“If the school could focus on our athletic department, such as creating a possible practice session during seventh period, that would lead to better teams and more excitement for sports,” said Findler.

The challenges surrounding low student attendance at sports games are deeply intertwined with the resources available to sports teams within LACES. Senior Garret Goldstein, a volleyball and water polo player, sheds light on the disparities in support for different sports. 

“I’ve been shown over the years that the school doesn’t really care about some of the sports compared to others,” said Goldstein. “For example, I’ve seen boys soccer and boys basketball get a lot of funding for different equipment and such. Whereas compared to water polo, we can’t even get a new score system where we don’t have to shove a button as hard as we can to make it start the clock.” 

Students also find that a lack of a second gym along with other sports facilities is detrimental to sports teams and athletes. 

“For boys volleyball, it’s a lot harder to practice when the boys or girls basketball season runs long because different teams can’t use the gym at the same time,” said senior volleyball and basketball player Kai Lavin. “In my 10th grade year, boys basketball went really far [in playoffs] so we ended up having two or three days to practice before our first game.” 

The lack of dedicated spaces for different sports teams not only affects their ability to train effectively but also creates hurdles that deter students from attending games.

“Our school does not have adequate facilities for sports, which greatly impacts student attendance,” said Lavin. “If we had good sports facilities, sports teams could compete at higher levels and students would be more excited to go to games.” 

Although attendance at sports games has been low throughout the year, there was a clear exception with the 2024 CIF LA City Section Open Division Championship game. Unlike the other sports games all year, there was a large fan presence with students outnumbering staff and parents. 

“We saw a lot of student attendance and school spirit at the championship game, which was surprising and nice to see,” said junior Tanishtha Kawankar, a member of the leadership spirit committee. “We [the spirit committee] work to increase publicity for sports by posting on Instagram, hosting lunch events like gradest of them all and pep rallies, and fundraising to pay for equipment and tournaments.”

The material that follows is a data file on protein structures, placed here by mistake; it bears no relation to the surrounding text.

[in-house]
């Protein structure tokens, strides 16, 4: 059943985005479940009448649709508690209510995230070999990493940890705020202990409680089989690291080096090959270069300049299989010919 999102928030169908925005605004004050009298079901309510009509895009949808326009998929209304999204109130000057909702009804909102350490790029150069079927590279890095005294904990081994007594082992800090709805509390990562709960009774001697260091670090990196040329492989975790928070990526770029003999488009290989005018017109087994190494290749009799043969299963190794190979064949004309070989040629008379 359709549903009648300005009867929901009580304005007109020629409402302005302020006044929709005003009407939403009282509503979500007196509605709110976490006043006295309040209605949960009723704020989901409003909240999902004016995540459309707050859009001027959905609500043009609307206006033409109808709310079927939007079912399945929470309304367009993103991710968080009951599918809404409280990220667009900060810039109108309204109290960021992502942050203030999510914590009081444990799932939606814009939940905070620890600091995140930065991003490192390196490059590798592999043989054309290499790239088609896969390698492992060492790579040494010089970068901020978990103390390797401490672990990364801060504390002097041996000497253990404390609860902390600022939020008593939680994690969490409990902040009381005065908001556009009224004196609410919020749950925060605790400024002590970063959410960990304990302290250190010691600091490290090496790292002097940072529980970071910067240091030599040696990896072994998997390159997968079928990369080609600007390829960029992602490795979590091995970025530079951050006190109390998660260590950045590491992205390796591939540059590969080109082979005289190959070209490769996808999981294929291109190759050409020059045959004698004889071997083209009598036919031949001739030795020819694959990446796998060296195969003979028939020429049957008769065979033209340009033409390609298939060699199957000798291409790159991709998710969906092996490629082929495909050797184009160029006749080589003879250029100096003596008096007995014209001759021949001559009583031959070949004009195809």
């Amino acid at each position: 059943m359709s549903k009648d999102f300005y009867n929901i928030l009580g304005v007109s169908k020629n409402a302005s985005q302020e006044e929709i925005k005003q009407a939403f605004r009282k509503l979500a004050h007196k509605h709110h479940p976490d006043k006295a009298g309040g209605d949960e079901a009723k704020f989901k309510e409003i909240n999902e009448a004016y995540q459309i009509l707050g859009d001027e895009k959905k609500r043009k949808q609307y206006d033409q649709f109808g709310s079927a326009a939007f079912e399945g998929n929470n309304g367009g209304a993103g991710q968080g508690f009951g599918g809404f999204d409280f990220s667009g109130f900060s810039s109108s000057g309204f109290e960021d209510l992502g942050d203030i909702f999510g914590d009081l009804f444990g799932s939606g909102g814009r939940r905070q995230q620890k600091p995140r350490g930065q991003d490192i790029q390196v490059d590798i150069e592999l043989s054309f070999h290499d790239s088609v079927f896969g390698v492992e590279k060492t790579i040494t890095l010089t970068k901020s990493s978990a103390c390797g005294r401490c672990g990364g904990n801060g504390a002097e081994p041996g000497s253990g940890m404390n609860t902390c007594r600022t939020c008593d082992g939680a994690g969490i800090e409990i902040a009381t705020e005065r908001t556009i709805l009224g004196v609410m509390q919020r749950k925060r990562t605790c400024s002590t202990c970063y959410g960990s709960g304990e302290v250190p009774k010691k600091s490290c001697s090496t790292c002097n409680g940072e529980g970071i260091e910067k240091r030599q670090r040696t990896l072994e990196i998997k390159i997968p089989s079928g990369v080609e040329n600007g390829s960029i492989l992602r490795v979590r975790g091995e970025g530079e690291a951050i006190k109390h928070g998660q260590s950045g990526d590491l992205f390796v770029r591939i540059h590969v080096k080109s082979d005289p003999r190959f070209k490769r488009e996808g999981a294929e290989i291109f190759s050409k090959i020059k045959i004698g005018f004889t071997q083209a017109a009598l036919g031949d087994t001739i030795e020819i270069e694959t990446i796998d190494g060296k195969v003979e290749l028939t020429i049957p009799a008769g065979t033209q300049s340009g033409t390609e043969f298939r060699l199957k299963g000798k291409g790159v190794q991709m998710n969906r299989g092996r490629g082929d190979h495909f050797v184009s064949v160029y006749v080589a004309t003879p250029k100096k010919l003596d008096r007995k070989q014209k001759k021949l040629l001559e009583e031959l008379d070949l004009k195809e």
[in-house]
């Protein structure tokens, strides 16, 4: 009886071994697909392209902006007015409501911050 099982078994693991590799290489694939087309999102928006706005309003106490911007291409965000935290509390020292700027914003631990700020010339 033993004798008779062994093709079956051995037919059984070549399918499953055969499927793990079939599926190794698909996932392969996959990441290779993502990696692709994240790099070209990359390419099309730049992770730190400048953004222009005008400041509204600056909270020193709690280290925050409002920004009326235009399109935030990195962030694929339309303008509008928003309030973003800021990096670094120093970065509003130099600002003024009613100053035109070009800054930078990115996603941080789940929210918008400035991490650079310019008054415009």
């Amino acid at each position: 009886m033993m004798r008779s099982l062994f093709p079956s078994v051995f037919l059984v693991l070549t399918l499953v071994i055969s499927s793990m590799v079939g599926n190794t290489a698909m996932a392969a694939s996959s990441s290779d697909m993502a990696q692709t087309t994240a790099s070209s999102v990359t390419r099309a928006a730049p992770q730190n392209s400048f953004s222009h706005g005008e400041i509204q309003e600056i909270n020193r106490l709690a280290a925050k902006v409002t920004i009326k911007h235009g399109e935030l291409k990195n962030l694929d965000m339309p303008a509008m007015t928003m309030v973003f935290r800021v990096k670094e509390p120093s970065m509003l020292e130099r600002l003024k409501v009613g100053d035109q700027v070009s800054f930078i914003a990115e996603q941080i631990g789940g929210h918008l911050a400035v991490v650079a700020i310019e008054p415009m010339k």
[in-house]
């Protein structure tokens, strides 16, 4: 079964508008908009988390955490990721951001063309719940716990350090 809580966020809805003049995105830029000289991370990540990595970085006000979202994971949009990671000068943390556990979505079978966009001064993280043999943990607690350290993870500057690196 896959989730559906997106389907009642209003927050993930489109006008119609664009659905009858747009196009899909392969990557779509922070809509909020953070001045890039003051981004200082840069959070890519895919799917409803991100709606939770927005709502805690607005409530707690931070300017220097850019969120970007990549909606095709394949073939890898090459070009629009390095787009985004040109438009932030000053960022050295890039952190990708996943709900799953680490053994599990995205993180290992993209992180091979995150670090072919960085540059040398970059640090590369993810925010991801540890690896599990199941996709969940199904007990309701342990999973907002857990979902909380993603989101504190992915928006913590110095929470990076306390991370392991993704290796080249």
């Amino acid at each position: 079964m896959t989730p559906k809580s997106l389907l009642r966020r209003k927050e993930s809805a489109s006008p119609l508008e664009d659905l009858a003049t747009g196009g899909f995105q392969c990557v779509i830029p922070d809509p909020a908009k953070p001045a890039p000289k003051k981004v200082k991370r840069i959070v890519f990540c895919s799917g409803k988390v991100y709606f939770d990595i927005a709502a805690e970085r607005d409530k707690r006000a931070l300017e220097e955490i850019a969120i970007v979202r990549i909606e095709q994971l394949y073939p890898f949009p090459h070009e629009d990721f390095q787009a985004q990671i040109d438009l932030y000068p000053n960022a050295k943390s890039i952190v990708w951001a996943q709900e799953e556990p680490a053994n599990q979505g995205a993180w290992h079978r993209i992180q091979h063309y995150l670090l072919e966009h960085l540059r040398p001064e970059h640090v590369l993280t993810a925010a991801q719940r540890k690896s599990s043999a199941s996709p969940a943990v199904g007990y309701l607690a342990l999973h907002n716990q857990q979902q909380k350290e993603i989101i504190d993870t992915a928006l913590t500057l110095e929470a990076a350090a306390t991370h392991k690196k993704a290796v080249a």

Students found the championship game exhilarating and brought energy that hadn’t been seen all year. 

“I honestly wasn’t planning on going, but since it was on a weekend, I decided to go,” said sophomore basketball and volleyball player Shane Ferguson. “And I’m glad I did. It was such an intense game and despite losing, I really enjoyed the energy from our student section.”

  In addition, for many students, it was one of their first times going to a LACES sports game.

“I never thought I’d find myself cheering at a LACES sports game, but the championship game was electric,” said freshman Eli Stephens. “It’s definitely made me want to come out and support our teams more often, but it’s hard since most games are during school hours.”

To address these challenges and move forward, collaborative efforts from both students and staff are essential. It’s imperative for the school administration to prioritize equitable distribution of resources, ensuring that all sports teams receive the support they need to thrive. 

“Right now, all we can do for the future is leverage the various platforms, such as social media and Schoology messages more effectively to promote games and encourage greater attendance,” said Rivas. 

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About the Contributor
Ravi Gadasally
Ravi Gadasally, Editor-in-Chief
Ravi Gadasally has been a dedicated member of the LACES Journalism staff for over three years, having written over twenty articles which have been published and previously serving as News page editor. As editor-in-chief this year, Gadasally looks forward to publishing high quality content for the LACES community. On a side note, he believes "Revenge of the Sith" is the best "Star Wars" movie.